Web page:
A psychopath does not think about his actions and behavior. What advantages or disadvantages this could have. So he lives unpredictably and makes spontaneous decisions. The decisions he makes are not thought through. He often changes jobs, ends relationships quickly, spends a lot of money easily and moves frequently. He does not inform those involved of this.
16. Behavioral problems at a young age
Unlike his peers, a psychopath has serious behavioral problems. In his childhood he already had many problems due to lying, theft, truancy, arson, manipulation, fighting, violence against humans and animals. At his early age, he is already the black sheep of the family.
17. Violation of parole
When a psychopath is in detention, he will try to escape. He ignores all rules. For example, he does not return from weekend leave or does not comply with the conditions of the suspended sentence. He continues to commit crimes while on parole.
18. Sexual debauchery
He has random sex and only has superficial and casual sexual relationships. He likes to participate freely in various sexual activities.
19. Short relationships
If a psychopath already enters into a marriage, it is short-lived. Even before his thirtieth birthday he has had several marriages or living together. He ends a relationship very easily. And starts looking for someone else.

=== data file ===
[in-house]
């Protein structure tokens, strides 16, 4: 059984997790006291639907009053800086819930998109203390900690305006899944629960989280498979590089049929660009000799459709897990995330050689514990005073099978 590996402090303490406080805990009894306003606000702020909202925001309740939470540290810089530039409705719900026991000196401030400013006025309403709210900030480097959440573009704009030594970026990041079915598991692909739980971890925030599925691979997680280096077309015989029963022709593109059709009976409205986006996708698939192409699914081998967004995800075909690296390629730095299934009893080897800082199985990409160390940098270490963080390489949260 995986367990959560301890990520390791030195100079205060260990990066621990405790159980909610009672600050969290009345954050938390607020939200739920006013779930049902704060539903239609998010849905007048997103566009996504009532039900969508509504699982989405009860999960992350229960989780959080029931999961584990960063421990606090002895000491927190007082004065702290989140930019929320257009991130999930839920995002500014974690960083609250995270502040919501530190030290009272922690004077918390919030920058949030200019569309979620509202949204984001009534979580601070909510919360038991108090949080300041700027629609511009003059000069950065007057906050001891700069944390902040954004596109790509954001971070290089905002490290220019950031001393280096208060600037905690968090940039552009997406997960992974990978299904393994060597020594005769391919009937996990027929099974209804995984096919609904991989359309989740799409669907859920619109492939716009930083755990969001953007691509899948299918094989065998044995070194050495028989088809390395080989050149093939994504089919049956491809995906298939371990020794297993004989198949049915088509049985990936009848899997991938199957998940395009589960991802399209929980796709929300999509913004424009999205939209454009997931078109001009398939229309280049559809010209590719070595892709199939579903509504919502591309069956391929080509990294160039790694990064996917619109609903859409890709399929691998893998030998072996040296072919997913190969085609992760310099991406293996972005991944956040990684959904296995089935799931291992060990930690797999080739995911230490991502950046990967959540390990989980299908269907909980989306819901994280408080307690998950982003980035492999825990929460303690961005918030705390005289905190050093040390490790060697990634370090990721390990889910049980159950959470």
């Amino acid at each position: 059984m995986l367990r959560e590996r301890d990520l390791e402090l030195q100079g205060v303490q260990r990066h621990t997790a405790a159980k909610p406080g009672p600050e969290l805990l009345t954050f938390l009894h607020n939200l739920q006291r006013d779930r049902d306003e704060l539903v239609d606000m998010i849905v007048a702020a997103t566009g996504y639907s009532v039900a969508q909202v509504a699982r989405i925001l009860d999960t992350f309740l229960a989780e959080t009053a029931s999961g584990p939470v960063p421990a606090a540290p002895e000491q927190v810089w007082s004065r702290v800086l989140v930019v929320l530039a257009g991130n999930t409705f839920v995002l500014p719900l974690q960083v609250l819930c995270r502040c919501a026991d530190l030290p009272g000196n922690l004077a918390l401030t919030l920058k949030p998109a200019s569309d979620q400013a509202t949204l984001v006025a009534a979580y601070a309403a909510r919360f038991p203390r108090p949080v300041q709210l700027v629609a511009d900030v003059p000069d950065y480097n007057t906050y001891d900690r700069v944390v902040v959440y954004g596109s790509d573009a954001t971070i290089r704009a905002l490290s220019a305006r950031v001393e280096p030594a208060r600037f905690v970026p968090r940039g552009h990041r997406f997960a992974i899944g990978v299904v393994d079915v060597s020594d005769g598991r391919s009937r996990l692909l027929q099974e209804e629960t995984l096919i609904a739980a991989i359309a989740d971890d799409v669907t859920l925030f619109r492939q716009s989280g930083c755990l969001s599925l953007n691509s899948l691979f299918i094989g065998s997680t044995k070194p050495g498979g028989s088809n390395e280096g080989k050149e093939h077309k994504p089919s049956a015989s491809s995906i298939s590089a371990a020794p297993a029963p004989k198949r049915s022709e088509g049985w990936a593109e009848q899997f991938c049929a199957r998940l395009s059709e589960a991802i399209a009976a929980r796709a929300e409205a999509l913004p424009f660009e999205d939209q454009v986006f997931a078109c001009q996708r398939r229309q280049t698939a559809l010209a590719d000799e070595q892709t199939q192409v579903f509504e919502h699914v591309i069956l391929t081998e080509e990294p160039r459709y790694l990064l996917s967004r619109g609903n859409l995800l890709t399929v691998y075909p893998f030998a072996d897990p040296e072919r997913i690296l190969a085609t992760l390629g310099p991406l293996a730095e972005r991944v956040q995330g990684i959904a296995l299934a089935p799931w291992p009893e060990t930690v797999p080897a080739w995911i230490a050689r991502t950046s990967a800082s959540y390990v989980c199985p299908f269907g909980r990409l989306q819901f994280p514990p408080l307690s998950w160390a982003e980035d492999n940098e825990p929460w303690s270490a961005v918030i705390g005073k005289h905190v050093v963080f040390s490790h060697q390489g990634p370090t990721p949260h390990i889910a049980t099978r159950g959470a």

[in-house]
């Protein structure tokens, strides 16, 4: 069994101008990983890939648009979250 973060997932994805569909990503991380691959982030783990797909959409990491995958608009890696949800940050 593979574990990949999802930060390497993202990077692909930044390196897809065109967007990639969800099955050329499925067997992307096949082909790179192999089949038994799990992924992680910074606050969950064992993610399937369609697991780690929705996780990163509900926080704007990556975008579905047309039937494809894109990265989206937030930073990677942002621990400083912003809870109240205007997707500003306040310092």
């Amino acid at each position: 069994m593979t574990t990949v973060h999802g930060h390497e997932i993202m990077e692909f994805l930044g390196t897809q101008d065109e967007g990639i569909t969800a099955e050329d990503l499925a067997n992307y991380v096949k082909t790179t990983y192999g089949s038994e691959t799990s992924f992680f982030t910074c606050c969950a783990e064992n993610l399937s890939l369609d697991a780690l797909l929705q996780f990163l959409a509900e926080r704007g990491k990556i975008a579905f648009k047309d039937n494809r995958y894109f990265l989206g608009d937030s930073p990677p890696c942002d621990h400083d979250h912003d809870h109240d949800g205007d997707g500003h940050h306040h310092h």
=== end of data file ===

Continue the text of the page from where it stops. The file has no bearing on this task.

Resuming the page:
20. Criminal versatility
A psychopath often has a criminal record with different types of offenses. If he works smart and intelligent, he can commit various crimes without being punished. Think of fraud or stalking.
A whole list of features. This checklist may only be administered by a professional counselor. This checklist is certainly not suitable as a test to see whether yourself or someone else meets the characteristics!
So a psychopath is a charming cheater. But what if you recognize someone close to you as a psychopath and with whom you sometimes have to deal? We give you some important tips in dealing with a psychopath.
What is a psychopath?
Few psychology terms stir up confusion like the word psychopath. Even though it's commonly used to describe someone who has a mental illness, psychopath is not an official diagnosis.